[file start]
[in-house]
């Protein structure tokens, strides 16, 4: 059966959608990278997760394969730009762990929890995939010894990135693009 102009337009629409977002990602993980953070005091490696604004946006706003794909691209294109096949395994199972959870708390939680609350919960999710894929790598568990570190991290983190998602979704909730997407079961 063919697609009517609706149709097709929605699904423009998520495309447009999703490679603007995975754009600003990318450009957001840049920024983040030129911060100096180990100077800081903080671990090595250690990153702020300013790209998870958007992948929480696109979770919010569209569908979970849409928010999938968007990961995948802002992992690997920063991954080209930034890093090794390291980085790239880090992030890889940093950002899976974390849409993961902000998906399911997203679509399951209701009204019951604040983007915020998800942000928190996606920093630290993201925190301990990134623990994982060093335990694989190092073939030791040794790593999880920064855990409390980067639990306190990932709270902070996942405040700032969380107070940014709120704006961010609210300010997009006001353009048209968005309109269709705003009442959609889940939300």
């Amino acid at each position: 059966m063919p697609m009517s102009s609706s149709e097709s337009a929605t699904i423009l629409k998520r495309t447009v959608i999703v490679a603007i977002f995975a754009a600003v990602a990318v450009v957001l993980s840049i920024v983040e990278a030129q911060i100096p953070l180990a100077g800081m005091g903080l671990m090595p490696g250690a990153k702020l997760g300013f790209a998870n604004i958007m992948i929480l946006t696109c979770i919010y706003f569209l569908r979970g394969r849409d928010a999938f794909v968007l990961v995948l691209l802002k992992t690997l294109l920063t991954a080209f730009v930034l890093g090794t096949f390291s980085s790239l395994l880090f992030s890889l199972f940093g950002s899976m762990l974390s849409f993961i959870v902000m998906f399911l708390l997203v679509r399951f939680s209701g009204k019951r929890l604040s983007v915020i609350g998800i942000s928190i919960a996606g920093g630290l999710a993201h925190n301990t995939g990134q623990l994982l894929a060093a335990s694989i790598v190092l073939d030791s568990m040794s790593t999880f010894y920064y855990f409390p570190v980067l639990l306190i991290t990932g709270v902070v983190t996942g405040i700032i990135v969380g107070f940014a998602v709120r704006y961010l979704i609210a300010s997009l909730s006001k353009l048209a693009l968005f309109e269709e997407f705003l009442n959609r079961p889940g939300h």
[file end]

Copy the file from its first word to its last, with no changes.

[in-house]
């Protein structure tokens, strides 16, 4: 059966959608990278997760394969730009762990929890995939010894990135693009 102009337009629409977002990602993980953070005091490696604004946006706003794909691209294109096949395994199972959870708390939680609350919960999710894929790598568990570190991290983190998602979704909730997407079961 063919697609009517609706149709097709929605699904423009998520495309447009999703490679603007995975754009600003990318450009957001840049920024983040030129911060100096180990100077800081903080671990090595250690990153702020300013790209998870958007992948929480696109979770919010569209569908979970849409928010999938968007990961995948802002992992690997920063991954080209930034890093090794390291980085790239880090992030890889940093950002899976974390849409993961902000998906399911997203679509399951209701009204019951604040983007915020998800942000928190996606920093630290993201925190301990990134623990994982060093335990694989190092073939030791040794790593999880920064855990409390980067639990306190990932709270902070996942405040700032969380107070940014709120704006961010609210300010997009006001353009048209968005309109269709705003009442959609889940939300």
């Amino acid at each position: 059966m063919p697609m009517s102009s609706s149709e097709s337009a929605t699904i423009l629409k998520r495309t447009v959608i999703v490679a603007i977002f995975a754009a600003v990602a990318v450009v957001l993980s840049i920024v983040e990278a030129q911060i100096p953070l180990a100077g800081m005091g903080l671990m090595p490696g250690a990153k702020l997760g300013f790209a998870n604004i958007m992948i929480l946006t696109c979770i919010y706003f569209l569908r979970g394969r849409d928010a999938f794909v968007l990961v995948l691209l802002k992992t690997l294109l920063t991954a080209f730009v930034l890093g090794t096949f390291s980085s790239l395994l880090f992030s890889l199972f940093g950002s899976m762990l974390s849409f993961i959870v902000m998906f399911l708390l997203v679509r399951f939680s209701g009204k019951r929890l604040s983007v915020i609350g998800i942000s928190i919960a996606g920093g630290l999710a993201h925190n301990t995939g990134q623990l994982l894929a060093a335990s694989i790598v190092l073939d030791s568990m040794s790593t999880f010894y920064y855990f409390p570190v980067l639990l306190i991290t990932g709270v902070v983190t996942g405040i700032i990135v969380g107070f940014a998602v709120r704006y961010l979704i609210a300010s997009l909730s006001k353009l048209a693009l968005f309109e269709e997407f705003l009442n959609r079961p889940g939300h």